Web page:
Martin Luther (1483-1546)Martin Luther (1483-1546) - Martin Luther is considered one of the most significant figures in history for he single-handedly initiated one of the most significant movements in history - The Protestant Reformation.  His story begins in 1505 when he was studying to become a lawyer at the University of Erfurt in Germany.  While returning to school after a visit home, he got caught in a thunderstorm and was nearly struck by lightning.  In terror, he cried aloud, "Help me, St. Anne!  I will become a monk!"  He survived the storm and fulfilled his promise.  Within weeks, he dropped out of law school, sold most of his belongings and joined an Augustinian monastery.  His father was said to have been furious for what he saw as throwing away a valuable education.  But Luther didn't budge.  He threw himself completely into his religious studies.  In 1507, he became an ordained priest.  In 1508, he earned a bachelor's degree in Biblical scholarship and became a teacher of theology.  In 1512 he completed his doctorate and joined the faculty at the University of Wittenberg.  By all accounts, Luther was a fervent penitent.  He would spend hours at a time fasting, praying and trying to relieve his conscience of his sins.  He supposedly confessed them to his superiors over and over again to the point where they grew tired of hearing his confessions.  It seemed that no matter what he did, he was unable to assuage his guilt.  His view of God was that of a righteous judge who was impossible to please through good works.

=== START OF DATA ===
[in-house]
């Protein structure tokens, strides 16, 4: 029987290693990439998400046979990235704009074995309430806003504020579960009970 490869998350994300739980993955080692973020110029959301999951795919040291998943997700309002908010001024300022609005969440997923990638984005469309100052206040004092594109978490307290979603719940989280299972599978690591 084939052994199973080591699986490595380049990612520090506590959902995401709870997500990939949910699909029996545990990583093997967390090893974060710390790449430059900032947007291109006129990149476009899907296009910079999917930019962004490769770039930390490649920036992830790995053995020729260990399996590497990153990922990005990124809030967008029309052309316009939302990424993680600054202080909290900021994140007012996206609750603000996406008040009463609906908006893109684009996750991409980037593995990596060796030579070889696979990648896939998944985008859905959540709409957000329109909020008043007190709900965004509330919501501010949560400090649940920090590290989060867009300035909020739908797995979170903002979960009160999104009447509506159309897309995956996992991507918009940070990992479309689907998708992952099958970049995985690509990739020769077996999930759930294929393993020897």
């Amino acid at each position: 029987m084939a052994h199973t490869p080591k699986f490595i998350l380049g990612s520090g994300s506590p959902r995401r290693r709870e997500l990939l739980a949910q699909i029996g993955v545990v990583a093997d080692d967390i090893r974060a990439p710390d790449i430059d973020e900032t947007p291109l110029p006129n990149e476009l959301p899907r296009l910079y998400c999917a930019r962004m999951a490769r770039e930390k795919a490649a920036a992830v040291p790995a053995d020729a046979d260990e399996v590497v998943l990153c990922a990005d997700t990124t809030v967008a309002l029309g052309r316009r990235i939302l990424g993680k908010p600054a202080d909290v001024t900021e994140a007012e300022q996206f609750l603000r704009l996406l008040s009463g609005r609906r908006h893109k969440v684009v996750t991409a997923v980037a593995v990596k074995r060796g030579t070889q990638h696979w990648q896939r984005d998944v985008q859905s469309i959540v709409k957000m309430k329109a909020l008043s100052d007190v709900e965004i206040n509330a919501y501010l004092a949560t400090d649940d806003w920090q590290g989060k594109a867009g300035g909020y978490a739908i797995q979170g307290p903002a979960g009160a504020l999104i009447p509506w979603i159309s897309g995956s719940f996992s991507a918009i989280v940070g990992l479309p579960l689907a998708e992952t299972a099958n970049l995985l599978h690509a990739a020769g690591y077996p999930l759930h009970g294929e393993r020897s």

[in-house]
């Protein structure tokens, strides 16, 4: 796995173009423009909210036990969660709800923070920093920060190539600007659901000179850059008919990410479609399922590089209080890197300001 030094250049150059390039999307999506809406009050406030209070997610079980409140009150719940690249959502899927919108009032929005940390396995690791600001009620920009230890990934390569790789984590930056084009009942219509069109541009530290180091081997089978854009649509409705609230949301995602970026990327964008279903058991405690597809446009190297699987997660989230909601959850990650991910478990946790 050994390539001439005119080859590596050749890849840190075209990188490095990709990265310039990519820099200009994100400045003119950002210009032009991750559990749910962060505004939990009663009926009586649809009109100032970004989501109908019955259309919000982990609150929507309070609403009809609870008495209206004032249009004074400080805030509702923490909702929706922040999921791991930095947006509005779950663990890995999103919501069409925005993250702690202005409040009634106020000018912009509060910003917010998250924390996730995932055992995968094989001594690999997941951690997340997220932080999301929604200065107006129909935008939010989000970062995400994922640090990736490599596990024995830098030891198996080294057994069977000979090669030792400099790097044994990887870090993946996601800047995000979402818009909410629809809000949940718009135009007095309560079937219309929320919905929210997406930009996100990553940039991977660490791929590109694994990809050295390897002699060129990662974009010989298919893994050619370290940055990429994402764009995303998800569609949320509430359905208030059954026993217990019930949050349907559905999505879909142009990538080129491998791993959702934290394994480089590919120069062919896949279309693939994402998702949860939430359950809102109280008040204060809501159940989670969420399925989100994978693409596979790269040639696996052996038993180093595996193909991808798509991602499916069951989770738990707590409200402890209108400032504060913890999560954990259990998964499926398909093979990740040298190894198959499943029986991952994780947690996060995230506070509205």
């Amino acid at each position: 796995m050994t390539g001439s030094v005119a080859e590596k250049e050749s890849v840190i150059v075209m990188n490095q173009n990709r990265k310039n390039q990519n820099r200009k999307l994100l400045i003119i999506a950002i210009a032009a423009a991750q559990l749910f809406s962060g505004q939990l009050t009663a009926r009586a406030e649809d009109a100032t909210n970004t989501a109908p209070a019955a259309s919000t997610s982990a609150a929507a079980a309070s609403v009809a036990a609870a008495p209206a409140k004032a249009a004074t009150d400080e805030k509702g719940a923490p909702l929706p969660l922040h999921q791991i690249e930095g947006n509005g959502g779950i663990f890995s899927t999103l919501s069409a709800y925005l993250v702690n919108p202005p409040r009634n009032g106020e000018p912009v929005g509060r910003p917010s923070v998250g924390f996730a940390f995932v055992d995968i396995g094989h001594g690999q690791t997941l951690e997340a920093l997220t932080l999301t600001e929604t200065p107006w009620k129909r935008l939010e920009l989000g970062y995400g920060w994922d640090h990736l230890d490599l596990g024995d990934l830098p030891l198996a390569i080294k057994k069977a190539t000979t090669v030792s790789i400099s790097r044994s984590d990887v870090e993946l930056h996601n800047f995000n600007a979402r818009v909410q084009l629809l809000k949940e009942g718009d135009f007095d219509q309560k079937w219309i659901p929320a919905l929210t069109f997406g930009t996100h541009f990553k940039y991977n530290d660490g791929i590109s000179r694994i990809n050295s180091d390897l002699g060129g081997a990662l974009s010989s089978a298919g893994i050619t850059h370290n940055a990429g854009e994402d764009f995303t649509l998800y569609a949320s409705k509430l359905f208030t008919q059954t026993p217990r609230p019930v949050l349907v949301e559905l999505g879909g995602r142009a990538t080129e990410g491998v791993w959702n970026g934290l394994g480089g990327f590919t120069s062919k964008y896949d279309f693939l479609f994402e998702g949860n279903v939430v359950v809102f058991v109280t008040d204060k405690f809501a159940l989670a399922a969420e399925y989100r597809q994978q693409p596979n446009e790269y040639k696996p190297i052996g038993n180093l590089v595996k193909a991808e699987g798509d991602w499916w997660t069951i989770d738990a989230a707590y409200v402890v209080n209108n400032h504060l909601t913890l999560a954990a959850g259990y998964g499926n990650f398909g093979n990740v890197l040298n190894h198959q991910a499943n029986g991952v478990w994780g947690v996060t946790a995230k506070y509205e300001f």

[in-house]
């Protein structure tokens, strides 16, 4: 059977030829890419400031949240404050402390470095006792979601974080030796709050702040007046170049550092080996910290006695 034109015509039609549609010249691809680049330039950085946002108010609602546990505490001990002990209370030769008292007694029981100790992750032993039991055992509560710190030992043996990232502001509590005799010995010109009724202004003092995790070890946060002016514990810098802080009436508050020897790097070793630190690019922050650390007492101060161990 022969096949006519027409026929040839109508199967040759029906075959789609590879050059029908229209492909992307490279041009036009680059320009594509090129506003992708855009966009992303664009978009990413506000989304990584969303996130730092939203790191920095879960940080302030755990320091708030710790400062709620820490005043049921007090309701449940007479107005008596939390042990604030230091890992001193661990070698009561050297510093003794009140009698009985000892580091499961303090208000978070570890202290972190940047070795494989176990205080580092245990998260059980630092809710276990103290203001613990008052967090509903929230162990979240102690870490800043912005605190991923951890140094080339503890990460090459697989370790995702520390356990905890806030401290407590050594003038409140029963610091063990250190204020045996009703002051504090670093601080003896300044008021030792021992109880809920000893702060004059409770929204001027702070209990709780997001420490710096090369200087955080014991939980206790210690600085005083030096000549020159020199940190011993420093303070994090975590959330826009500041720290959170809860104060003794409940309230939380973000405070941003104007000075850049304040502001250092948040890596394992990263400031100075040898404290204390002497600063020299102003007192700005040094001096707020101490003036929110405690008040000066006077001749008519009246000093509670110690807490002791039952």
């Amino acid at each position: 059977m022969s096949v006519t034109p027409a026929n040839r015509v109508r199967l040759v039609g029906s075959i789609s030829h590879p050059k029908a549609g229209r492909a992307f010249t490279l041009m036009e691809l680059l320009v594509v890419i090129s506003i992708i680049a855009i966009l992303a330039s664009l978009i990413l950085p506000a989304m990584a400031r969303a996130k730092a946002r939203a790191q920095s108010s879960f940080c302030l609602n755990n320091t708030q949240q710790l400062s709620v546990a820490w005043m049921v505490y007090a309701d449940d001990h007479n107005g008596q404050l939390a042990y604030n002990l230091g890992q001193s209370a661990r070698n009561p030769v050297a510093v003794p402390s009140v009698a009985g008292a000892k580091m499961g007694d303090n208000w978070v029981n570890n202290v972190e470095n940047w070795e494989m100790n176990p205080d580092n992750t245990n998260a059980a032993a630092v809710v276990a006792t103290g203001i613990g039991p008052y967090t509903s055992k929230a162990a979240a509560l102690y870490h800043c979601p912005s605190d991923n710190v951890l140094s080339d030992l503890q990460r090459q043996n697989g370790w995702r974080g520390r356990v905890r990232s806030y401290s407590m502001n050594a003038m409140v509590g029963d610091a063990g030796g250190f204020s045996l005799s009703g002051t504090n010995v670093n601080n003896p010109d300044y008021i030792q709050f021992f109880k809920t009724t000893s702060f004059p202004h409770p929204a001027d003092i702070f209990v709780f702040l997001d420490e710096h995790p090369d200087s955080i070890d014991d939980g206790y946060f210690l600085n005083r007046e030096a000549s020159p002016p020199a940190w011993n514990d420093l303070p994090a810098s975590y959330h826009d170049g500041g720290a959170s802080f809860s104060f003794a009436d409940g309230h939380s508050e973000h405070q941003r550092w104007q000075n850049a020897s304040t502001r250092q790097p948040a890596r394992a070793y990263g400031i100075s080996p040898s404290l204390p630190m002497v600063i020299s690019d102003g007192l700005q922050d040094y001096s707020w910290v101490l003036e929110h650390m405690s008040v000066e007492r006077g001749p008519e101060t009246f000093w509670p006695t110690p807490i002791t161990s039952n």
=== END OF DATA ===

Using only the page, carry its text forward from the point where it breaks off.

Then in about 1515, while lecturing at Wittenberg on the Book of Romans, he seemed to have a "Eureka" moment.  For some reason, Romans 1:17, a verse with which he was quite familiar, jumped out at him in a way that it never had before.  It reads: "For therein is the righteousness of God revealed from faith to faith: as it is written, 'The just shall live by faith.'" (Rom 1:17).  And that's when it dawned on him that no amount of fasting or confessing could save him, but it was one's faith in Christ that did.  He wrote later, "This passage of Paul became to me a gate to heaven."  Martin Luther could very easily have kept the revelation to himself and lived out the rest of his life quietly, but he chose not to.  As an ordained priest, he had come to view the Catholic Church as corrupt.  Its leaders became rich by selling indulgences for the forgiveness of sins.  So he let them know about it when he famously posted a letter containing 95 theses on the door of All Saints' Church at the University of Wittenberg on October 31, 1517.  It was addressed to the Archbishop of Mainz.  Although written in Latin, the letter was translated into German and published (thank you Guttenberg's printing press).  Luther never intended to break with the church, but his actions challenged the established hierarchy and quickly became popular with the general public.  The growing controversy forced Archbishop Albrecht to forward the letter onto the Pope in Rome.  Pope Leo X ordered Luther to recant his grievances against the church or face excommunication.  Luther refused and was excommunicated on January 3, 1521.  Under normal circumstances, this action usually forced the excommunicated to make amends with the Pope (see Holy Roman Emperor Henry IV); but in this case, Luther had created such a groundswell of support that he was able to survive the full force of the church against him.  The Reformation was underway.